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Nutrient Dense Food and Carbon Sequestration using Local Sourced Fertiliser. Kay Closes The Loops – Part Two

July 25 2016

I put a roast in the oven tonight with Rainbow yams and red and purple potatoes, it looked so amazing. It never fails to amaze me and I always remember the old people who passed us these food plants and give thanks, then I cooked the purple mustard in the meat juice and ended up with purple gravy!

Spring is definitely in the air and I’m going to try to write something weekly over spring because having made the decision not to use EF custom made fertilser I have a big challenge on my hands and it feels like a great opportunity to share what is going through my head and how I handle that.

I do have to say to begin with though that I don’t think I would ever have made this decision if I hadn’t already spent several years building the humus in my soil and getting the minerals levels up as well as the cation exchange capacity..CEC.. it would have been a very long road without this..  During this process we took the humus level from 4 to 20…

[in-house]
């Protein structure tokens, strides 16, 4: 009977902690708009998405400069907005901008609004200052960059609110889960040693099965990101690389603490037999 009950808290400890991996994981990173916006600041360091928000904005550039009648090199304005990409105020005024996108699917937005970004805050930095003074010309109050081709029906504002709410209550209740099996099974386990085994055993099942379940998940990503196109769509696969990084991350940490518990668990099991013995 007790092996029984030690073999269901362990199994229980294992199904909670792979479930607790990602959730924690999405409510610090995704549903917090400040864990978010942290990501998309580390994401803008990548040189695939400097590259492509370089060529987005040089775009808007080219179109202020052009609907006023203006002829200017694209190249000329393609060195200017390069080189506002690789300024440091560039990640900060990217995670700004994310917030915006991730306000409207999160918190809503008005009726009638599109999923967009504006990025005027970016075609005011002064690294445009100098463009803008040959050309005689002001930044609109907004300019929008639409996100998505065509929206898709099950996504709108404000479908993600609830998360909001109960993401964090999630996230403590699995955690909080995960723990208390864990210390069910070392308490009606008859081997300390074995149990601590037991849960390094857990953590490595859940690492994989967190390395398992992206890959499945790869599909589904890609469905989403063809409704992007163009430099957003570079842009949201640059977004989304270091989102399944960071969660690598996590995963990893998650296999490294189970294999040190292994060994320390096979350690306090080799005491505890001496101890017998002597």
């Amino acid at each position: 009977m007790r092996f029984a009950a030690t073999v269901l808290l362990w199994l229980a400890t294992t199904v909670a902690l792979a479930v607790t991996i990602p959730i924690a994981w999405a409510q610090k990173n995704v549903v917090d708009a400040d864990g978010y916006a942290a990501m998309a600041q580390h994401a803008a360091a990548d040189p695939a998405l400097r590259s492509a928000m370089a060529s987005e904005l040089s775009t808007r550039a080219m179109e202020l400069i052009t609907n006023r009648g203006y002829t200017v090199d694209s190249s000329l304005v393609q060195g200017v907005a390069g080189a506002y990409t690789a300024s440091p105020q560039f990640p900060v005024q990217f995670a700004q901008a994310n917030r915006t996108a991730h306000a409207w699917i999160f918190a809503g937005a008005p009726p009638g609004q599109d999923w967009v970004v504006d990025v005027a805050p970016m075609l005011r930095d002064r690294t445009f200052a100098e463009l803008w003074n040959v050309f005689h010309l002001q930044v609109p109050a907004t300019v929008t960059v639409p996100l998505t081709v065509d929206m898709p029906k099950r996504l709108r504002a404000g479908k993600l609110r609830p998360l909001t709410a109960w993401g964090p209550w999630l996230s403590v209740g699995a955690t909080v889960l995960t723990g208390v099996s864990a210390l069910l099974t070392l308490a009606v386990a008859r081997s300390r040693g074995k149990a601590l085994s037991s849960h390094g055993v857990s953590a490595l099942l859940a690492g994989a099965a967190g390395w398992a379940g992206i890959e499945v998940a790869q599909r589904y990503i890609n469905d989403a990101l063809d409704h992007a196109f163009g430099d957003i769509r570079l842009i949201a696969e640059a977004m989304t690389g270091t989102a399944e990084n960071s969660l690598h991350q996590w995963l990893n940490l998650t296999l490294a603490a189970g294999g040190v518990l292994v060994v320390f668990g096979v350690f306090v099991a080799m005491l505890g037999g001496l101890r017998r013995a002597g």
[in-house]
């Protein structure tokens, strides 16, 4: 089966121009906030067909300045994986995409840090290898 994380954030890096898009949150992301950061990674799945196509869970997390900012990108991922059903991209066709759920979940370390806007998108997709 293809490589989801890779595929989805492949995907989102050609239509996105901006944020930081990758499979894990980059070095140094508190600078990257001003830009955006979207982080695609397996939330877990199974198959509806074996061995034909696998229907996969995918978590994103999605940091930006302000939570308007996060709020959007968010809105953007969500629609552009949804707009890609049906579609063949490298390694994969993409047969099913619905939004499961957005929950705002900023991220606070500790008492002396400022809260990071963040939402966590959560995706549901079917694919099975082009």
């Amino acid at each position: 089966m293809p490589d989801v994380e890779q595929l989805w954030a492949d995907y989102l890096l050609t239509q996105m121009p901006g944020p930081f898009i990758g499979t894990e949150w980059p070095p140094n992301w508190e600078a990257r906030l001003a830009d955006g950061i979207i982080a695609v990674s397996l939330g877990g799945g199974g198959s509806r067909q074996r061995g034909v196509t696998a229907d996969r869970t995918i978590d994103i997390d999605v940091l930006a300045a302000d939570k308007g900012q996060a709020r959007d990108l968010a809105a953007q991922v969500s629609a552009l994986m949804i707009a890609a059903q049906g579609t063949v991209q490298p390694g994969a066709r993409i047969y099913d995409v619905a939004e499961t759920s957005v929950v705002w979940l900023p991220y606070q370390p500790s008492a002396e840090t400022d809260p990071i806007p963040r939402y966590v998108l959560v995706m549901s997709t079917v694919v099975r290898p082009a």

So .. I spent the weekend preparing beds ready to plant my broad beans into, and to plant my garlic and shallots and potato onions,  as well as my peas.

I weeded them U barred them and then applied 5 x  20 litre buckets of compost to each bed. Ie 100 litres of compost to each 10 sq m. That is equivalent to 1cm of compost all over the surface of the bed… a good amount.

I forked that into the beds with home made biochar charged with urine. I was surprised that it was not really smelly or difficult/offensive  to handle. I added 3kgs per 10 sq m bed. I would have liked to have had enough to put 1kg per sq m but until we do another burn I won’t.

At that point I had a big decision to make. I knew from the test I had had done on my compost ( Reams test) that my compost did not have a good balance of calcium and magnesium. I had been adding calcium to the compost trying to get the levels higher and higher but did not add enough magnesium. That meant the calcium /magnesium ration was not 7:1 as it needs to be to get optimum growth.